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Ranging behaviour of male capercaillie Tetrao urogallus outside the lekking ground in spring

Authors

  • Sigrunn Eliassen,

  • Per Wegge


S. Eliassen, Department of Biology, University of Bergen, PO Box 7800, N-5020 Bergen, Norway. – Per Wegge (correspondence), Norwegian University of Life Sciences, Department of Ecology and Natural Resource Management, PO Box 5003, N-1432 Ås, Norway. E-mail: per.wegge@umb.no

Abstract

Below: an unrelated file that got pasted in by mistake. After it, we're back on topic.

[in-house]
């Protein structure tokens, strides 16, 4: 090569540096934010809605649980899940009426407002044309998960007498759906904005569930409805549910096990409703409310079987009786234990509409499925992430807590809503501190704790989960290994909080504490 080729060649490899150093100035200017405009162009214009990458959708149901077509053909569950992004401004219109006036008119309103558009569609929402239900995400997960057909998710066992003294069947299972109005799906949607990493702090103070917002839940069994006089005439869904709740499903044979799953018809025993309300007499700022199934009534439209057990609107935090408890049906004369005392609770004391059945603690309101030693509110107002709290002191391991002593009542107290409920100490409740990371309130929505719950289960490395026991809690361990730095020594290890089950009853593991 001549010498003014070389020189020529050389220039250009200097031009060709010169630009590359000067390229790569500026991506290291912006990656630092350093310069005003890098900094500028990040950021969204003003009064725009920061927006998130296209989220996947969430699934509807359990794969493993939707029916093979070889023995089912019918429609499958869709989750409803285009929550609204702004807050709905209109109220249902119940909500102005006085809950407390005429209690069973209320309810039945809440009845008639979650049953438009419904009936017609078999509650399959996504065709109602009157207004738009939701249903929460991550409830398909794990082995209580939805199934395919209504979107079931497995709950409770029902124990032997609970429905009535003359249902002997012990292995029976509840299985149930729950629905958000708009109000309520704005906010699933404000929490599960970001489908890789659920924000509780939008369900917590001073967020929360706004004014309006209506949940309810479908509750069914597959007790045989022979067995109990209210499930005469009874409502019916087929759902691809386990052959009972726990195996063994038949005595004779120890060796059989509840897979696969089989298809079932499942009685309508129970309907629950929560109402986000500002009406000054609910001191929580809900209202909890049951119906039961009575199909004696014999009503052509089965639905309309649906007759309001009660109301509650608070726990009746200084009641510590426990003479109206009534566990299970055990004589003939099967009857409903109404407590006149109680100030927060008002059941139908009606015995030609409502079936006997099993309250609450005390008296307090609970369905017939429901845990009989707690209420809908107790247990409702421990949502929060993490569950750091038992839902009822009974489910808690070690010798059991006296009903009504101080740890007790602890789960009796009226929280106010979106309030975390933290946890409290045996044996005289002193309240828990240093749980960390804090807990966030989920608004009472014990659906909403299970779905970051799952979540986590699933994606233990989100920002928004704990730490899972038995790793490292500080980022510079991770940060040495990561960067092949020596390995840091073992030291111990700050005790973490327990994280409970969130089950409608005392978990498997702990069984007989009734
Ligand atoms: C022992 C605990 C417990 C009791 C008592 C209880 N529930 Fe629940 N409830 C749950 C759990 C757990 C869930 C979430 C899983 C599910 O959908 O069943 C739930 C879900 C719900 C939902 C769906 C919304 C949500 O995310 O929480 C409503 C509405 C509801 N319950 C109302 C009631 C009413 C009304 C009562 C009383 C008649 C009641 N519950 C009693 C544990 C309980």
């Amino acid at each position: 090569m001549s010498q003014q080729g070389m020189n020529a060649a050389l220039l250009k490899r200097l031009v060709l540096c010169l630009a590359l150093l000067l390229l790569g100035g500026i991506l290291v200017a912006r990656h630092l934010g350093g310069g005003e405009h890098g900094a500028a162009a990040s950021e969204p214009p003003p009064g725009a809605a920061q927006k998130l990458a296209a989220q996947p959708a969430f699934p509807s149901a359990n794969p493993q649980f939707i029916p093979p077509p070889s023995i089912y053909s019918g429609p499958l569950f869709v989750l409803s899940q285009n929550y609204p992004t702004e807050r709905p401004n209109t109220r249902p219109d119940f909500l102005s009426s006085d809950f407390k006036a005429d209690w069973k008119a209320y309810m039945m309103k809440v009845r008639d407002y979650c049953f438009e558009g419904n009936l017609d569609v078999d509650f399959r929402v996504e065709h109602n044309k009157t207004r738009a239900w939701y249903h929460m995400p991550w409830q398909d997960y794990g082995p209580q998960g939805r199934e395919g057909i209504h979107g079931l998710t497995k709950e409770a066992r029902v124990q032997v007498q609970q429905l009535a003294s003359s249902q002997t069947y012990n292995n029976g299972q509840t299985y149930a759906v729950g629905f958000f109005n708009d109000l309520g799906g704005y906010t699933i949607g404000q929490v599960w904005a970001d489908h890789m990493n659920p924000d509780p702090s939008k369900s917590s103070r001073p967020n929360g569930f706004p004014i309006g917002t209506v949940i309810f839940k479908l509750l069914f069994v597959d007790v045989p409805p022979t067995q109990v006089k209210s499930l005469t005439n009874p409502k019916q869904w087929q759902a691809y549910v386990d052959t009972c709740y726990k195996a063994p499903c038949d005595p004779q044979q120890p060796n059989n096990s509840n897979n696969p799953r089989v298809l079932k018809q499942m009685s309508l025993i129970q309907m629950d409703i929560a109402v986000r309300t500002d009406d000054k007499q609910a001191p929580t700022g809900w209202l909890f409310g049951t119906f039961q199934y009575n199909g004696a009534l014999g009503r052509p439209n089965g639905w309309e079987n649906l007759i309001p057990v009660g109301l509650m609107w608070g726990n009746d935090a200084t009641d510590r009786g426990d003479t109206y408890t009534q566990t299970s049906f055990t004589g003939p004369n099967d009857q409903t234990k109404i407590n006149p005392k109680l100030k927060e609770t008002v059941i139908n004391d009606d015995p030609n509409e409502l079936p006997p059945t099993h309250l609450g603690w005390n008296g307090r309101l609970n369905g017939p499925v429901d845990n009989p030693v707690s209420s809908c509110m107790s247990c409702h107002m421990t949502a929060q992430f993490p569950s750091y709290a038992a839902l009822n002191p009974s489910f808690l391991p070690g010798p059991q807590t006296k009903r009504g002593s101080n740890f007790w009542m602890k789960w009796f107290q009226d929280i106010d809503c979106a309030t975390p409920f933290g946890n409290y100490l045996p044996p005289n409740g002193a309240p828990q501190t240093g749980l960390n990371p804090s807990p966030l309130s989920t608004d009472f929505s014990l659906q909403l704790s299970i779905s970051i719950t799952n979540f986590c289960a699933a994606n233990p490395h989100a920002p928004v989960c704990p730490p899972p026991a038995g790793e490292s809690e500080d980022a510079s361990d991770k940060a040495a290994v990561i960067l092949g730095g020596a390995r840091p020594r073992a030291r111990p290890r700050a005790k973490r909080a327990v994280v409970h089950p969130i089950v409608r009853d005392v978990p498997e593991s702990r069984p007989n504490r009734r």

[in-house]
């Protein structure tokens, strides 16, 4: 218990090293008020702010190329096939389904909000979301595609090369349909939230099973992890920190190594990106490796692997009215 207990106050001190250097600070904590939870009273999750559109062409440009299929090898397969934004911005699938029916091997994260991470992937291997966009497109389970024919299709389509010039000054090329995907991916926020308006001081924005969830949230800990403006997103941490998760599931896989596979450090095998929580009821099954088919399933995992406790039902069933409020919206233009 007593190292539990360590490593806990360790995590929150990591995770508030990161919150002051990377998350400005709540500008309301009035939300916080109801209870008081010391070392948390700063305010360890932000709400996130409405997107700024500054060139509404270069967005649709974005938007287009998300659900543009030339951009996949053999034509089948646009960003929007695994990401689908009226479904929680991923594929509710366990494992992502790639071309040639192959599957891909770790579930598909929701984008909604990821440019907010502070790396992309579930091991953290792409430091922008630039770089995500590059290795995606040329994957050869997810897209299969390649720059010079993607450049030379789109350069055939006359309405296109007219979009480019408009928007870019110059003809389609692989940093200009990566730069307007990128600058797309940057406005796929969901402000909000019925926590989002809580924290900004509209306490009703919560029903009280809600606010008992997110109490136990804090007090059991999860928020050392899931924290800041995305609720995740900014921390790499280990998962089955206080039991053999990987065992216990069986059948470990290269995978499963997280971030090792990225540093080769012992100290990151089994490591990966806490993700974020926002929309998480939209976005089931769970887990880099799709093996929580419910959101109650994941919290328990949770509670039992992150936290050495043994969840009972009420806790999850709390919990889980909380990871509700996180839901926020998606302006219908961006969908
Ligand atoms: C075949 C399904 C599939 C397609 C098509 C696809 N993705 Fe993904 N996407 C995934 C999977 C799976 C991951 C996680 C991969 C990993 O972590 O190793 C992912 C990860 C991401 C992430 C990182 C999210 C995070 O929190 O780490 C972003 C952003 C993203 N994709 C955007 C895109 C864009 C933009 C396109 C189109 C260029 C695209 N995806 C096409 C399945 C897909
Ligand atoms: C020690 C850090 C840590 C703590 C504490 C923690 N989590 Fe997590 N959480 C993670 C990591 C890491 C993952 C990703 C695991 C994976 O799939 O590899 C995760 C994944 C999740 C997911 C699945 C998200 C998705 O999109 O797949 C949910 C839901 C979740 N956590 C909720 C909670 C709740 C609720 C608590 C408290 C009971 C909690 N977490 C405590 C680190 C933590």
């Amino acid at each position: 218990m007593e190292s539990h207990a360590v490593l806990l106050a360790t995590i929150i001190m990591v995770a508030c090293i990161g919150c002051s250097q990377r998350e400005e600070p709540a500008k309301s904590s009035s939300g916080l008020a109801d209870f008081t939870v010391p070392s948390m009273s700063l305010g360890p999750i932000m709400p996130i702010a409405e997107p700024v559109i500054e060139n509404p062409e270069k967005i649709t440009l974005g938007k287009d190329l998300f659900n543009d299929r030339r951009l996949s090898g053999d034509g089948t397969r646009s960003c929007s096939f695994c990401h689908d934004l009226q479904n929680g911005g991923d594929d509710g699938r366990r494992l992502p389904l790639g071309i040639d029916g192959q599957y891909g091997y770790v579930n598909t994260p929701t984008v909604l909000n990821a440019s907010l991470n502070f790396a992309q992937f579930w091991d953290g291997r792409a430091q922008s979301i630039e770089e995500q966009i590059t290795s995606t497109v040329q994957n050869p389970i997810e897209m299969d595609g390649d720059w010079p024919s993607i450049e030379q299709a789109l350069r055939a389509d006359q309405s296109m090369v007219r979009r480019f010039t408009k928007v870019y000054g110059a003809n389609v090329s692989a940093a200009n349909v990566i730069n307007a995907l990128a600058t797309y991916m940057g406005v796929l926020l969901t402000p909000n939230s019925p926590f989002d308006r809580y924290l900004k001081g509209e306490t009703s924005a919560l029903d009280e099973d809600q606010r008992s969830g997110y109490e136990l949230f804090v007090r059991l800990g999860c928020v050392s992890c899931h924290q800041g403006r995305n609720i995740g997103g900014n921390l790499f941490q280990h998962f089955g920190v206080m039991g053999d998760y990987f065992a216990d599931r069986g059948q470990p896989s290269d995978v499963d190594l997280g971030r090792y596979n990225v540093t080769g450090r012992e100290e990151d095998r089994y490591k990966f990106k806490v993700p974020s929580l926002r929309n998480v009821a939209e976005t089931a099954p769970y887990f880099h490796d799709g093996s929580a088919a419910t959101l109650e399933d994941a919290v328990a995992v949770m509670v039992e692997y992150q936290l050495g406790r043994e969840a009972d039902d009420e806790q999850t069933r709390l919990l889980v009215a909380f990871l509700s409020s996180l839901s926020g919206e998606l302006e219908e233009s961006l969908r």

During the breeding season, adult male capercaillies Tetrao urogallus display on leks in the early morning. During the day, they occupy more or less exclusive home ranges within 1 km of the lekking ground, but little is known about their movements and range use patterns during this period. In three spring seasons we monitored the daily movement of 15 radio-tagged adult males, associated with six different leks, in a coniferous forest of southeast Norway. The objective was to relate dynamics of male movement and spatial distribution to changes in food resource availability and mating-related activities. In late winter, males exhibited a pattern of short daily relocations (distance between bird locations in successive days) within small ranges. Relocation distances and home ranges then increased markedly during two weeks preceeding the main mating period. During the mating and post-mating periods, movements again decreased, followed by another short peak at the time when females with depredated nests return to the lek for remating. These temporal changes in range use were not related to changes in food resources and probably not to shifts in anti-predator behaviour, and they differed between age groups: The increase in relocation distance during the pre-mating period was most pronounced among young resident males (3 and 4 year-olds), and range area of older males were smaller and did not increase as much during this period. The observed age-related changes in space use may reflect an alternative mating strategy by young and subdominant males; they seek out females outside the lekking ground where competition from more dominant males is less intense.

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